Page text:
Employee or Freelancer: Which One Do I Need?
Discover the pros and cons of hiring a freelancer and learn when it really does make more sense to bring on an employee instead.
Opinions expressed by Entrepreneur contributors are their own.
You need help, but you're trying to figure out whether it can be on a contract basis or whether you need to payroll someone. This question comes up a lot and it has important implications for working relationships. Do you need an arrangement with a contractor or do you need to hire a regular employee? With millions of freelancers in the U.S. alone, you have your pick of qualified candidates. Take a step back and do some homework to figure out whether you truly need an employee or an independent contractor.
When you have an employee on payroll, you're in control of what the working relationship and schedule look like. As the employer, you're most likely paying them on an hourly or salaried basis and taking out taxes. Most employers, of course, are going to offer a benefits package to their workers as well. Contractors, on the other hand, are being paid a flat fee per project or an hourly fee to work with you, but are not receiving W2s or getting benefits in the vast majority of situations. (To learn more about IRS designations and tests used to help you determine whether the working arrangement you have in mind really fits legal definitions, check out this resource page.)
There are a few big benefits of hiring a freelancer:
- Only pay for the work you actually need
- No benefits payment unless you want to offer it
- Can seek out competitive rates in the marketplace and match your budget and desired experience level with a like-minded freelancer
- Access to talent all over the world (which you'll also get if you hire a remote employee)
Here are the things to consider when deciding whether or not to outsource to a freelancer or bring on an employee.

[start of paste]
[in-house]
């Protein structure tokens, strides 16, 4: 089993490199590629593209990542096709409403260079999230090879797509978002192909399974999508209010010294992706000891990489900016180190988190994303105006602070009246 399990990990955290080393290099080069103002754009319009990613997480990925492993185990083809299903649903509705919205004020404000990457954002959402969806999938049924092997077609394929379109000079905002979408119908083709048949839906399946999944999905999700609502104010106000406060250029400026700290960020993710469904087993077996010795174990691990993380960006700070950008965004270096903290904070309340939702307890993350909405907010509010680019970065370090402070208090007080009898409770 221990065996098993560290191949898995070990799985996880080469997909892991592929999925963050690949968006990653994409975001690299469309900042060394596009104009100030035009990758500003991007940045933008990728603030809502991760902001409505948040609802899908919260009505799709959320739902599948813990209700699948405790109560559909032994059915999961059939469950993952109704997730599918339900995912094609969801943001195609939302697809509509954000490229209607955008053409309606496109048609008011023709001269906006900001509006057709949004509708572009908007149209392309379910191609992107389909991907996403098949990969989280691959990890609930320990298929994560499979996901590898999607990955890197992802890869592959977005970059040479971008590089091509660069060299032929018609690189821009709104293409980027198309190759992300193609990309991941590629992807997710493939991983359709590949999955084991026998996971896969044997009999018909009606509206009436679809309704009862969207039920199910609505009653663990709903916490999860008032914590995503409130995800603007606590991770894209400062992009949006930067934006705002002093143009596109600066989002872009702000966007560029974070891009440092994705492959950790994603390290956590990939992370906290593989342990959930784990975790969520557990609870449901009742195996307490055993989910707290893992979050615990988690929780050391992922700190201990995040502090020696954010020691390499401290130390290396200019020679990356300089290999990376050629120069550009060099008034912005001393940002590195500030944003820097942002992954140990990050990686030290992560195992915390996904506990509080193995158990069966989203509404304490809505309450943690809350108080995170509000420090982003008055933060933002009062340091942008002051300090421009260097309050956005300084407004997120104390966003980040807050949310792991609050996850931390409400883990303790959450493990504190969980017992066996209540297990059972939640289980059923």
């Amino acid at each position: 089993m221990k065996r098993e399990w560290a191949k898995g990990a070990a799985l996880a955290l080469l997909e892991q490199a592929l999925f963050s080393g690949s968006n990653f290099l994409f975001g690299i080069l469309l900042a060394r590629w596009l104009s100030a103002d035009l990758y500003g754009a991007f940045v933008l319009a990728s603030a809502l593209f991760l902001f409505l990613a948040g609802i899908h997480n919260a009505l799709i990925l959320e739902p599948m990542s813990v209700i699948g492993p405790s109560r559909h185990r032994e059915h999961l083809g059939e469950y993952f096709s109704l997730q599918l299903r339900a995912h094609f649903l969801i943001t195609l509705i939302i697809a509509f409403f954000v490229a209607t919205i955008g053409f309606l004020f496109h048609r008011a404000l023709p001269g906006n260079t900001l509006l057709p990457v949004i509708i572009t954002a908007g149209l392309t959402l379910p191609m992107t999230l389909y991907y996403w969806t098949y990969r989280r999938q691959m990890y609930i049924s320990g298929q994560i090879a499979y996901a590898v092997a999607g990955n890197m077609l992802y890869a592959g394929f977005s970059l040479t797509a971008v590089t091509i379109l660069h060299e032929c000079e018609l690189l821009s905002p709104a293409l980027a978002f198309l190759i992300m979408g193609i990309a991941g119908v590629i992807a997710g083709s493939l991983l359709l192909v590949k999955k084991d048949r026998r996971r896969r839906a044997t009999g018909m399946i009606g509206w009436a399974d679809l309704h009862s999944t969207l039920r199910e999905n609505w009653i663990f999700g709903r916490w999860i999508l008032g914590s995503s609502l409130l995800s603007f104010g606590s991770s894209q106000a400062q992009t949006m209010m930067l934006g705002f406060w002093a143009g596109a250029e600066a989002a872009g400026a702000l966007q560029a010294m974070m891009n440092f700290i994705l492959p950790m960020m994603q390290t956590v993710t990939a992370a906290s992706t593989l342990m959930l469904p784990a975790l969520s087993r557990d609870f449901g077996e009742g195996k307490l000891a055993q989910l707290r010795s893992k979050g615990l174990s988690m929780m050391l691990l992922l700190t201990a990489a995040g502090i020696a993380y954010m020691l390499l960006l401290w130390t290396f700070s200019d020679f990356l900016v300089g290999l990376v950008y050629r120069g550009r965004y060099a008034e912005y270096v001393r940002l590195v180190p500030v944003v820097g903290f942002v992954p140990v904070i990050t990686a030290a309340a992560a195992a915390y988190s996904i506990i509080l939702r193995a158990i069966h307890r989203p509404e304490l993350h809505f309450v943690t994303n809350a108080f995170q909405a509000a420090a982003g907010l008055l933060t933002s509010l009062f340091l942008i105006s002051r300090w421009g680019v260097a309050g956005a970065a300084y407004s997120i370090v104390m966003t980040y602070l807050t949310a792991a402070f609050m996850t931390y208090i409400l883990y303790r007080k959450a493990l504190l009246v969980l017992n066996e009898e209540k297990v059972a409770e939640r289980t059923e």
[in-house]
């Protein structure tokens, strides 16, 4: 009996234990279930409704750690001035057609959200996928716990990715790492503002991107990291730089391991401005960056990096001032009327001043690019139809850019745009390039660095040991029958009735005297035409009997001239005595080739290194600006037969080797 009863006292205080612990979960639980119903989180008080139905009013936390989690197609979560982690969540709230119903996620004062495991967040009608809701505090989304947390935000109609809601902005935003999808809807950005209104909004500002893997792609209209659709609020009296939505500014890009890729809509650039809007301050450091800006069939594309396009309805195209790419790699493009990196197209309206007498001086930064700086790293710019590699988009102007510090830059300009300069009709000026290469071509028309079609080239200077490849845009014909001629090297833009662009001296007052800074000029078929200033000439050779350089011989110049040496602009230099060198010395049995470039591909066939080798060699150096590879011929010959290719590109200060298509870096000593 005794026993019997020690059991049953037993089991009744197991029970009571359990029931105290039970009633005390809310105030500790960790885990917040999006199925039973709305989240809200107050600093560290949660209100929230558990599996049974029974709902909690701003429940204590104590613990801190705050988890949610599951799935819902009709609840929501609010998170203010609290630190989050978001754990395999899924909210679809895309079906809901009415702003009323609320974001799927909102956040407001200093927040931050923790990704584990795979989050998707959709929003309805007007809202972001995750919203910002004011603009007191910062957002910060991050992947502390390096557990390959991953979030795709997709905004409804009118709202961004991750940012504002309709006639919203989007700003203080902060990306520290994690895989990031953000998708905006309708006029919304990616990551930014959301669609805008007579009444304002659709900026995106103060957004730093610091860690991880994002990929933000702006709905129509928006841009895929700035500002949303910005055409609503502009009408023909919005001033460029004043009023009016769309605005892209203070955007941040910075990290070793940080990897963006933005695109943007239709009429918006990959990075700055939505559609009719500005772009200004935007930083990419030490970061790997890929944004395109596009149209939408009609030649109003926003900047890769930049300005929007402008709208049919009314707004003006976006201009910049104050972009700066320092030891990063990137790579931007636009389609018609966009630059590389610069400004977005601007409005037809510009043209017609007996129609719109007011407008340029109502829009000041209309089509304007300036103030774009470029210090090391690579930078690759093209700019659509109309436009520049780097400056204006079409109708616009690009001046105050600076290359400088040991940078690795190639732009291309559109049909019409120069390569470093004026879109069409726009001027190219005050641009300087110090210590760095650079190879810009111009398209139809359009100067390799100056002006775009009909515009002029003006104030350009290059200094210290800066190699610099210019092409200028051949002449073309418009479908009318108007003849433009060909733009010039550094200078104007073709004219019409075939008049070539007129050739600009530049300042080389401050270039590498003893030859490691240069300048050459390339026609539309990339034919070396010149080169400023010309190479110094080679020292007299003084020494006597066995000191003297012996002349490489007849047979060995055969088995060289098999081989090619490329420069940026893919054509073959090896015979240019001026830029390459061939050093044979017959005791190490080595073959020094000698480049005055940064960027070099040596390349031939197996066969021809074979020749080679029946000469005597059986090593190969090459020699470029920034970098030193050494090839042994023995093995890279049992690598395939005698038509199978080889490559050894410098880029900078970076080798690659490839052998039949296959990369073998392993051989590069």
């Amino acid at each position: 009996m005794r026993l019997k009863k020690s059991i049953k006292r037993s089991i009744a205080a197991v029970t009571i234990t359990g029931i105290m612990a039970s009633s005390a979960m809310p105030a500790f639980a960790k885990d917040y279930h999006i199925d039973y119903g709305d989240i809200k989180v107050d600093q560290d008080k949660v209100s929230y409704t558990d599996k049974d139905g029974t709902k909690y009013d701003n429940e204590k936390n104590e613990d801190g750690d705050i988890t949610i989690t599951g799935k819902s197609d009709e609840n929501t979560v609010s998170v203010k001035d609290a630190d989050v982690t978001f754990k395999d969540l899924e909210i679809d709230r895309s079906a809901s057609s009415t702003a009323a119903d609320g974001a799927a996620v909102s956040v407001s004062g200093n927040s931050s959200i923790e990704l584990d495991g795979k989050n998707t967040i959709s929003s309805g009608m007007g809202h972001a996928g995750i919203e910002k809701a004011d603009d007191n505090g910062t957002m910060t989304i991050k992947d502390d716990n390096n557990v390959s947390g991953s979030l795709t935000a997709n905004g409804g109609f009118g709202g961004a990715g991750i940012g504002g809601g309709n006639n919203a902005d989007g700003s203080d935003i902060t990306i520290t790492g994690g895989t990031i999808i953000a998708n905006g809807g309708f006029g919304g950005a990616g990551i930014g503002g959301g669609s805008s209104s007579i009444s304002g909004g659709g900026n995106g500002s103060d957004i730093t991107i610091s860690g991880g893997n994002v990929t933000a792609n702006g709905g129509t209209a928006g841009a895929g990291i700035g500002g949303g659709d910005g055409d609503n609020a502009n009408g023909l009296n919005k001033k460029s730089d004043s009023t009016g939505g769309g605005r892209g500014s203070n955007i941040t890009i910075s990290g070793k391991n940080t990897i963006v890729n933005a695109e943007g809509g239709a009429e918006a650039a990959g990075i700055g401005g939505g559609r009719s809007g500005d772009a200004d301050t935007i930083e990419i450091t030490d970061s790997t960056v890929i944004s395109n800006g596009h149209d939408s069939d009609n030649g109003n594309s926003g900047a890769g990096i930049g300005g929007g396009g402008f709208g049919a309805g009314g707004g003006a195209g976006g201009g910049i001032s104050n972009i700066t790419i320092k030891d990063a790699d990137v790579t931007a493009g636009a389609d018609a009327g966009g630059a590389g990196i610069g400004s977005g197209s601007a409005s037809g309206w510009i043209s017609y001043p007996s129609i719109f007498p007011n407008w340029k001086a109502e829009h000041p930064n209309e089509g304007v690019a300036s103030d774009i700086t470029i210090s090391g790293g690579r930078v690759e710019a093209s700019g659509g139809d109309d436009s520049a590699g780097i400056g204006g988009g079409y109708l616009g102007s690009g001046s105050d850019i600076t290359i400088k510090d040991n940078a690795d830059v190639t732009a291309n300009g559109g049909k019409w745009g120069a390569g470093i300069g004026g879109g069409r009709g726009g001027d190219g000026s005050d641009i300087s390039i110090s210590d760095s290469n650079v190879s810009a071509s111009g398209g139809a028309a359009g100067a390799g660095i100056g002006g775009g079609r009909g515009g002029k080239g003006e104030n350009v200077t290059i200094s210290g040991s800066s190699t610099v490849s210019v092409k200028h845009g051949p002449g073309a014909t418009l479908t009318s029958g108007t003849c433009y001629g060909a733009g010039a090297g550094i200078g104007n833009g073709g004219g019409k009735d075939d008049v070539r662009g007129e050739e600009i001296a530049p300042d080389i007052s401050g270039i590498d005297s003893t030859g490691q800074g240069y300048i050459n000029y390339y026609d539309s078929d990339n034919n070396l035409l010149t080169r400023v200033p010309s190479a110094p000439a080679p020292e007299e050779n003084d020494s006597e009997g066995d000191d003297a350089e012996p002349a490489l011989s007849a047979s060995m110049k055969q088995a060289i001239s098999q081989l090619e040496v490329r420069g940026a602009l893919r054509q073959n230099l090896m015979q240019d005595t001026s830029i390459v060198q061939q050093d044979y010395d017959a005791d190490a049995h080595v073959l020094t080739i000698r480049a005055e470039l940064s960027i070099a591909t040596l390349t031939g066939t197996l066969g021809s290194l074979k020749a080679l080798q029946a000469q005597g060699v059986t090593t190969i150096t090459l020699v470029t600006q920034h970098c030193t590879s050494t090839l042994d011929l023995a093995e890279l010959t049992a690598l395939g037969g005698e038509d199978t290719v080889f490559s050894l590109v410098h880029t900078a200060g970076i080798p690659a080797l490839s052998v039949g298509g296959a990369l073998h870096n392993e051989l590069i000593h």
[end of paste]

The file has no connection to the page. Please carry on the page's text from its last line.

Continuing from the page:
Freelancers, by law, need to maintain autonomy in how they do their work. For this working arrangement, flexibility is the key. For most contractor relationships, the freelancer will be working on their own equipment on their own schedule, meeting deadlines on projects as needed. In general, freelancers will remain available for scheduled calls but are not "on-call" during typical working hours the same way that an employee would be.
If you need someone to be available during your set hours daily, meaning that they'd have to block off their entire day to work when the rest of your team is working, this usually means an employee/employer relationship. And in the U.S., that means payroll, W2, and Social Security/Medicare taxes paid as part of their paycheck.
If you're open to a more flexible arrangement and truly want to treat this person like an independent contractor — where they control how and when they do their work — a freelancer is the better choice.
Just don't blur the line. Decide what best suits your needs and keep it that way. If you have to make changes, talk to your worker about the need to change status and whether they are comfortable with that.
Do I have access to the kind of talent that wants an employee position? Many freelancers work remotely by choice and want to have access to more than one client at a time. This means that some of the best talent out there could be among the freelance pool. Leaving jobs is a bigger commitment, but taking on a new client is commonplace for freelancers, so there might be more people you can speak to more quickly about the opportunity if you go the freelance route.
This is not to say there aren't great people seeking full-time positions out there. Quite the contrary, actually. But being open to freelancers who might be able to do the job more quickly when you only pay them for the work done could stretch your budget better.
Do you have enough work to keep a part-time or full-time employee busy consistently? If not, you'll end up paying a salary or for hours in which the worker has nothing to do. That doesn't turn out well for anyone.
Sporadic workload or short-term overload is a strong case for hiring a freelancer, whereas ongoing work — especially when you need someone available to you during specific hours — indicates you may need a permanent employee. Since both parties could potentially work remotely, thus expanding your talent pool, it becomes even more important to think about the structure of the working relationship and the overall workload.
While freelancers can stay with your company for a long time billing hourly or on retainer, plenty of them are happy to work with you for smaller projects or shorter time periods, too.